“House Of The Lord” is a painting by Malcolm Aaron available for purchase at

“CMack’s Angels” used the vocal music annex for rehearsals. It contained a piano and risers; the students inevitably arrived before me. They gathered on the annex porch steps and loudly insulted one another. Overlapping accusations of “big head,” and “fake Nike,” and “butter teeth,” and “big juicy girl” could be heard by the neighbors across the street, the classes in the gymnasium, and, if the second story windows were open, all the way to the cafeteria. Empty Cheetos bags littered the area, dress code violations were as plentiful as the insults, and I once again wondered why I left my job at Dillons grocery store (just as I was going to be sent to manager training) to become a teacher.

When I worked at Dillons, there was a screen between me and potential insult hurlers, a security guard, and a janitor. I could not take any work home with me because my job was to count money, bundle checks, balance tills, and send Western Union money transfers. I clocked in, I worked very hard for 5 to 9 hours, and then I clocked out. I began as a donut fryer and eventually became a closing manager. When I clocked out, my workday was done. Finished. Complete.

As a teacher, my workday was never done. When I was not at school, I was thinking about school. I noticed things like misspelled signs, catchy song lyrics, and radio show formats because they all gave me ideas for seventh grade Language Arts lessons. Usually, my preoccupation with school was productive and energizing.

Arriving to practice and discovering my angels engaged in all sorts of non-angelic behavior was disheartening. But, as I have mentioned before, I have a huge soft spot for seventh grade frequent flyers. Underneath the bravado, the chest thumping, and the horseplay, I saw curious, creative, and vulnerable beings trying to find their way.

“I’m happy to see you, please go in and have a seat on the risers,” I greeted my angels.

They jostled for the back and front rows.

I stared at them. I slowly took my gaze across one row, then another, and then another until I had looked into all of those beautiful, bright eyes.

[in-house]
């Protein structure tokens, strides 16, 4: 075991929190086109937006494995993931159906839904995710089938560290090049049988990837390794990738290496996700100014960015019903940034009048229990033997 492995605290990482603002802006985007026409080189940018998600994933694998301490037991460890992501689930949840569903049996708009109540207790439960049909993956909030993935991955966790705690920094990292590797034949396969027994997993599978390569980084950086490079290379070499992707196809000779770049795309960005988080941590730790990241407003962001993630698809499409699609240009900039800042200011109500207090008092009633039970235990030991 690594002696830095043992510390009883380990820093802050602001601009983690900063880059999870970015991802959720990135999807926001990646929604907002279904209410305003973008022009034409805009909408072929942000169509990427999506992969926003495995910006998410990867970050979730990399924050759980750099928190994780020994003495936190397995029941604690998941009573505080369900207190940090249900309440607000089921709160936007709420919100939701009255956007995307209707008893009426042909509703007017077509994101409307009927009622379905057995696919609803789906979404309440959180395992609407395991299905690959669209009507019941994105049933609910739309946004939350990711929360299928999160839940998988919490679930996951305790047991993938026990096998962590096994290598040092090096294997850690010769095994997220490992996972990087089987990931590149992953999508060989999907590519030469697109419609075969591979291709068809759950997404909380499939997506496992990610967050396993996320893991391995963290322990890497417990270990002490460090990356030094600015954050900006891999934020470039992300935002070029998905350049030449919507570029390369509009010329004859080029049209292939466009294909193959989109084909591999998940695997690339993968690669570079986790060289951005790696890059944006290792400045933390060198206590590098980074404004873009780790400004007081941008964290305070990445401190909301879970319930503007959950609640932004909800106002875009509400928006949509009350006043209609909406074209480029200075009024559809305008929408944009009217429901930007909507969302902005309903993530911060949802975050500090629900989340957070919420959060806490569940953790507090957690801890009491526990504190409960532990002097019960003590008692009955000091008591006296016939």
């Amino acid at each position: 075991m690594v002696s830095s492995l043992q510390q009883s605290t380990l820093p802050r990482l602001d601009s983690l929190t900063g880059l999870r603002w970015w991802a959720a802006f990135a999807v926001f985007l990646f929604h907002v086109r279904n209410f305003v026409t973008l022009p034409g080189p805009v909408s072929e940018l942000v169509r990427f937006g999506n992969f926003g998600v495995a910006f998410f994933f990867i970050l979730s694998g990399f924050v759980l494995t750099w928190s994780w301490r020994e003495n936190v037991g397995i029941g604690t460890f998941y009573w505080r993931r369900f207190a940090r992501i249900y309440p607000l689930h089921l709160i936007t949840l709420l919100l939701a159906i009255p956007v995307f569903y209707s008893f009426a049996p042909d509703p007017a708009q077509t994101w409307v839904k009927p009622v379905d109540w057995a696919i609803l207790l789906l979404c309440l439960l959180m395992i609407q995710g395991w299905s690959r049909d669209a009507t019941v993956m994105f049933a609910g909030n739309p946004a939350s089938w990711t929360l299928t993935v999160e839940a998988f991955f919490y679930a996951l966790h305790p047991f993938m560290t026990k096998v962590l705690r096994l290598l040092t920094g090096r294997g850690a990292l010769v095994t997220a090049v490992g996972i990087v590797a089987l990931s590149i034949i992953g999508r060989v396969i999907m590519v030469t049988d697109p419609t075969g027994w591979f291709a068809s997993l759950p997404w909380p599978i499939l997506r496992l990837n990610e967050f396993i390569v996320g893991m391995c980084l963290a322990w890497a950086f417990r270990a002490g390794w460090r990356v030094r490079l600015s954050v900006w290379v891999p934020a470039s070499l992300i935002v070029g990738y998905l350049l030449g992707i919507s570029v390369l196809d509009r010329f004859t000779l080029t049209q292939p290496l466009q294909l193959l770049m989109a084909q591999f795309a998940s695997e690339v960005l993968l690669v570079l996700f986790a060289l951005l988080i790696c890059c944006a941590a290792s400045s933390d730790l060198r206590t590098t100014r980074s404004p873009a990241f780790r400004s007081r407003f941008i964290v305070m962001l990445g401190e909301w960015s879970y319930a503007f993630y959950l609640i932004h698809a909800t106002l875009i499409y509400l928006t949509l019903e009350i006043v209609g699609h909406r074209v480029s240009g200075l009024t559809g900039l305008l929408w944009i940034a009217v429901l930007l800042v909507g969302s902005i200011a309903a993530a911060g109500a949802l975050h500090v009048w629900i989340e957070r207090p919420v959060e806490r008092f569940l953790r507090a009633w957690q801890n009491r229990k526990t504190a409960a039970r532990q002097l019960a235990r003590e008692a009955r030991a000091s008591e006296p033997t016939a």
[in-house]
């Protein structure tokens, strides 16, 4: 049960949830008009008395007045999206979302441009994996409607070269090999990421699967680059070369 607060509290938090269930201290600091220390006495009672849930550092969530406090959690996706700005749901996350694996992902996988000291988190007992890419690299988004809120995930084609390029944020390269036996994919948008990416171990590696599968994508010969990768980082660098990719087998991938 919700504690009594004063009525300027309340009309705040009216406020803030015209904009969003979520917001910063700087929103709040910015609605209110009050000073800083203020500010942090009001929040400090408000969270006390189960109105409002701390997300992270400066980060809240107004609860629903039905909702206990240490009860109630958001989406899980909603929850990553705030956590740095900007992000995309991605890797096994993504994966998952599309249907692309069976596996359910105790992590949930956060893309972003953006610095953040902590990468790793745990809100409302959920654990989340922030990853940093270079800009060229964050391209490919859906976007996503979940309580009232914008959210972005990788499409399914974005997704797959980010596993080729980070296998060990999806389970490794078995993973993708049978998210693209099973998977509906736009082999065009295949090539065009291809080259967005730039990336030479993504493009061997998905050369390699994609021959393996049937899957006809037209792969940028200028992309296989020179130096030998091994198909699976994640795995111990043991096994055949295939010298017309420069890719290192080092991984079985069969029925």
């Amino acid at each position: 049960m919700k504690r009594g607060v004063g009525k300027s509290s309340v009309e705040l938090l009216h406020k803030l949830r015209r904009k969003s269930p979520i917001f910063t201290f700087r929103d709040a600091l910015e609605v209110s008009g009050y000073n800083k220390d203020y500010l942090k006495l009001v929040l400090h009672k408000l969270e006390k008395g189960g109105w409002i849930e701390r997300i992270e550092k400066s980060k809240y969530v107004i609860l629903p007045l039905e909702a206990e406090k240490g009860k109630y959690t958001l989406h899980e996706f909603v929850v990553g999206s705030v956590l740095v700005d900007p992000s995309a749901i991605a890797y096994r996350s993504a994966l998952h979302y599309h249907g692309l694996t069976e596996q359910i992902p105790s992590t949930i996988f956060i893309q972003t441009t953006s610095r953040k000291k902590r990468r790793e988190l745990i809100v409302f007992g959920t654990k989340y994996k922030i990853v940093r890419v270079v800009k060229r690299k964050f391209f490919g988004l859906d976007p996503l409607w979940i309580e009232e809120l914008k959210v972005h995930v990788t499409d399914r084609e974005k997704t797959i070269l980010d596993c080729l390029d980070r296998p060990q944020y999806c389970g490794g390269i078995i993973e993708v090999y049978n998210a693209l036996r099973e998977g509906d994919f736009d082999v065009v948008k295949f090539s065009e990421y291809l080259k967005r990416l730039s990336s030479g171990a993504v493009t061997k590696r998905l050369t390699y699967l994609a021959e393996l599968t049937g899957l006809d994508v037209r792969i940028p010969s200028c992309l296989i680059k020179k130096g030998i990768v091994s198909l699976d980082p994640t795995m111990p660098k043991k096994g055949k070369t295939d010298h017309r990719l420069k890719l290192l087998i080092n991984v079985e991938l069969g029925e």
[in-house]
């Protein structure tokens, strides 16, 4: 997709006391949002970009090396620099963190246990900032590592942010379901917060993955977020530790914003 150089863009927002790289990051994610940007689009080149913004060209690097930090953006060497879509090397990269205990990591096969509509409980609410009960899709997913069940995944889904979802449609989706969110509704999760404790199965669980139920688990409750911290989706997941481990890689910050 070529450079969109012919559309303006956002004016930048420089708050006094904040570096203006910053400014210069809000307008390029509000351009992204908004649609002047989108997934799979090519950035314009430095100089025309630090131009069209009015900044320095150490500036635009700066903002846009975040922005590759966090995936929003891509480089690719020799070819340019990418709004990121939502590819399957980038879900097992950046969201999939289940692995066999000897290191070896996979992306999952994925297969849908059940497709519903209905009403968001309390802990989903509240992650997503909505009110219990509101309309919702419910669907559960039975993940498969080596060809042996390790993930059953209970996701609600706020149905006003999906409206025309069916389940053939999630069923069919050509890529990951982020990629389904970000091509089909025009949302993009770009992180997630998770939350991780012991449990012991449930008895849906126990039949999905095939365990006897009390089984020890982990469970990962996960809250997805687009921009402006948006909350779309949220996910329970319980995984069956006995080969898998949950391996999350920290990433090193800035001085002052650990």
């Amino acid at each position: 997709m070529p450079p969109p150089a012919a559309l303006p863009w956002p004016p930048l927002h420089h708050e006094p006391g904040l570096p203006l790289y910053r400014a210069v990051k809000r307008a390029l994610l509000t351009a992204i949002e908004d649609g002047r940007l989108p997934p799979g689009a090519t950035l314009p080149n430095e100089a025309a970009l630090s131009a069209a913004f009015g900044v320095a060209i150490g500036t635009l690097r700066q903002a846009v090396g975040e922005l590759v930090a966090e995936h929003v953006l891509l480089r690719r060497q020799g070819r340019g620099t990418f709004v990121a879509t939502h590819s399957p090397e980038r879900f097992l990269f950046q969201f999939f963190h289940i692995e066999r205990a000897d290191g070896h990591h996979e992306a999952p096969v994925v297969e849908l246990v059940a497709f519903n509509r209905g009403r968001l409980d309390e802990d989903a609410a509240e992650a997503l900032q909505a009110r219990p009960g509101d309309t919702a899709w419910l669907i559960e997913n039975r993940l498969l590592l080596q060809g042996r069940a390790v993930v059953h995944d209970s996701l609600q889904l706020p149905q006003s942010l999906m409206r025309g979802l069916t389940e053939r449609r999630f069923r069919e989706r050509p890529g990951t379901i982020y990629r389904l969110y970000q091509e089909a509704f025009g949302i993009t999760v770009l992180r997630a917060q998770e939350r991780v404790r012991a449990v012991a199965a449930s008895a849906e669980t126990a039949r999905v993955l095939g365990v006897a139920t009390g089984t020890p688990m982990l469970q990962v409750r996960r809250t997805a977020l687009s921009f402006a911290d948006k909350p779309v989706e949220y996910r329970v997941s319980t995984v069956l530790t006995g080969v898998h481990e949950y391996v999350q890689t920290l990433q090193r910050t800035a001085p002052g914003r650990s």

“You mad, Ms. CMack?” Greg was always the bravest and the boldest.

“No, I’m not mad,” I said calmly and continued to stare at one row after another.

“Yes you is,” he said under his breath.

“She said she ain’t mad,” said Alondra.

“She is disappointed,” another angel said in a patronizing voice while putting air quotes around disappointed.

“No, I am not mad. I am disappointed. But, mostly, I am just curious,” I said.

Some of the seventh graders sat with bowed heads, some looked at me with tilted chins, and Greg broke the silence.

“What you want to know, Ms. CMack? What is you curious about?”

“Well, Greg, thanks for asking, I am curious how many of you regularly attend church on Sunday. You do not have to tell me, but I am curious.”

Nearly every hand shot up proudly and cries of, “I be goin’ to church every Sunday,” and “My grandma don’t give me no choice,” and “I go to church and Sunday school” competed for air space.

“Oh,” I said, “I was curious because I did not think you knew how to act in church.”

 My students were rightfully insulted.

Their volume increased in protest.

I held up my hands, palms toward them as if asking forgiveness and waited for them to be silent.

“So, when you get to church, you tell Mr. Smith that his head is so big it looks like a pumpkin?” Then you scrunch up your face at Mrs. Smith and say, “Mrs. Smith, your breath is k-k-k-k-k-kickin’ today? Next, you holler at Mr. Taylor that his teeth are as yellow as buttered movie popcorn?”

The students started to giggle and give each other sideways glances.

“Or,” I ask, “do you just go straight to the take-downs, the wrestling, and the chest thumping? Is that what you do to all of the church mothers and deacons?”

“I tol’ you she was mad,” Greg proclaimed.

“Shut up, Greg!” several students pleaded.

Maurice, a shy, short, quiet boy held up his hand. When Maurice held up his hand he did not appear to be wielding a sword, or sitting on a sledge hammer, or punctuate his hand movements with verbal staccatos of “Oh! Oh! Oh!” In other words, Maurice was mature for a seventh-grade boy and also a natural peacemaker. He was a frequent flyer because he rarely turned in homework or had any supplies, not for physical aggression or outrageously loud behavior.

I loved them all—the rowdy, the rebellious, and the reserved—but I especially loved Maurice in that instant.

“Ms. CMack, I think you are trying to tell us not to act like a bunch of fools when we are outside waiting for you. You don’t want us to playfight because those old people across the street might think we are really fighting and call the school secretary. Then the school secretary tells the principal that kids is fighting. Then the principal ask where and the secretary say out by the music annex,” Maurice said.

Greg joined in, “Yeah, and everybody already know we is the bad kids so if an old lady say that we fighting, the principal is going to believe that we fighting. Ms. CMack, is we still going to have a gospel choir?”

“Yes,” I said, “absolutely! We are going to have the best middle school gospel choir ever.”

“We the only middle school gospel choir,” Greg said.

“So,” Alondra shot back, “we can be the only and the still be the best.”

“We are going to spend our precious time on precious music. We are going to be ready when our piano player gets here. We are going to thank him. We are going to act in a way that would make everyone’s grandma proud.”

© Dr. Bird’s Consulting and Tutoring, LLC

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